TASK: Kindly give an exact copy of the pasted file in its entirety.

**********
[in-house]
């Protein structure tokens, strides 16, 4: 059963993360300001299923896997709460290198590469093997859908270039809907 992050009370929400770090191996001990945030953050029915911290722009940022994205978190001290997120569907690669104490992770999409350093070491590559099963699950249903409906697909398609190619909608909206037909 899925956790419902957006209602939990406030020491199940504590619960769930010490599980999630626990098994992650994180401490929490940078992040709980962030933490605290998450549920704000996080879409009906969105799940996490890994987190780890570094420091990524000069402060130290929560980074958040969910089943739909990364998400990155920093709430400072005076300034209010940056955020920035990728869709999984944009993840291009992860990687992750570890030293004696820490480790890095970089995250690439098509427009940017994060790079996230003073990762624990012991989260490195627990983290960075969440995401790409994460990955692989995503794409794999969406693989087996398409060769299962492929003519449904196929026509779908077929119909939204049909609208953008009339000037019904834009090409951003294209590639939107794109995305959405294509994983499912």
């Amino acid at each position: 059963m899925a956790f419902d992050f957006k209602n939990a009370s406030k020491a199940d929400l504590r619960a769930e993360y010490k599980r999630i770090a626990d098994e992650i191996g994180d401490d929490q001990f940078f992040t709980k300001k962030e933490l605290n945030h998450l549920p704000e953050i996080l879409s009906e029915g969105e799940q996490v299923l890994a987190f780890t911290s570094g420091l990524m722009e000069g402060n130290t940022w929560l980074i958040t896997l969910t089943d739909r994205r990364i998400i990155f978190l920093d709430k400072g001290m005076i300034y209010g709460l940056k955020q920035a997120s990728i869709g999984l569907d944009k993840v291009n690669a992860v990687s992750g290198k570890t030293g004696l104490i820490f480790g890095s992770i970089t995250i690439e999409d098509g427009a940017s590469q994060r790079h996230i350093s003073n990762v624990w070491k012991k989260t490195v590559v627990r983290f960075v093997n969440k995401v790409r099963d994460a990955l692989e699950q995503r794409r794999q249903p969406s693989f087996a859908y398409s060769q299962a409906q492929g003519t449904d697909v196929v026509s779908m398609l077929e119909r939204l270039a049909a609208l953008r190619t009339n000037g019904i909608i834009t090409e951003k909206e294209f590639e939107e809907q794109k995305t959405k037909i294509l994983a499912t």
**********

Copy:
[in-house]
């Protein structure tokens, strides 16, 4: 059963993360300001299923896997709460290198590469093997859908270039809907 992050009370929400770090191996001990945030953050029915911290722009940022994205978190001290997120569907690669104490992770999409350093070491590559099963699950249903409906697909398609190619909608909206037909 899925956790419902957006209602939990406030020491199940504590619960769930010490599980999630626990098994992650994180401490929490940078992040709980962030933490605290998450549920704000996080879409009906969105799940996490890994987190780890570094420091990524000069402060130290929560980074958040969910089943739909990364998400990155920093709430400072005076300034209010940056955020920035990728869709999984944009993840291009992860990687992750570890030293004696820490480790890095970089995250690439098509427009940017994060790079996230003073990762624990012991989260490195627990983290960075969440995401790409994460990955692989995503794409794999969406693989087996398409060769299962492929003519449904196929026509779908077929119909939204049909609208953008009339000037019904834009090409951003294209590639939107794109995305959405294509994983499912």
């Amino acid at each position: 059963m899925a956790f419902d992050f957006k209602n939990a009370s406030k020491a199940d929400l504590r619960a769930e993360y010490k599980r999630i770090a626990d098994e992650i191996g994180d401490d929490q001990f940078f992040t709980k300001k962030e933490l605290n945030h998450l549920p704000e953050i996080l879409s009906e029915g969105e799940q996490v299923l890994a987190f780890t911290s570094g420091l990524m722009e000069g402060n130290t940022w929560l980074i958040t896997l969910t089943d739909r994205r990364i998400i990155f978190l920093d709430k400072g001290m005076i300034y209010g709460l940056k955020q920035a997120s990728i869709g999984l569907d944009k993840v291009n690669a992860v990687s992750g290198k570890t030293g004696l104490i820490f480790g890095s992770i970089t995250i690439e999409d098509g427009a940017s590469q994060r790079h996230i350093s003073n990762v624990w070491k012991k989260t490195v590559v627990r983290f960075v093997n969440k995401v790409r099963d994460a990955l692989e699950q995503r794409r794999q249903p969406s693989f087996a859908y398409s060769q299962a409906q492929g003519t449904d697909v196929v026509s779908m398609l077929e119909r939204l270039a049909a609208l953008r190619t009339n000037g019904i909608i834009t090409e951003k909206e294209f590639e939107e809907q794109k995305t959405k037909i294509l994983a499912t």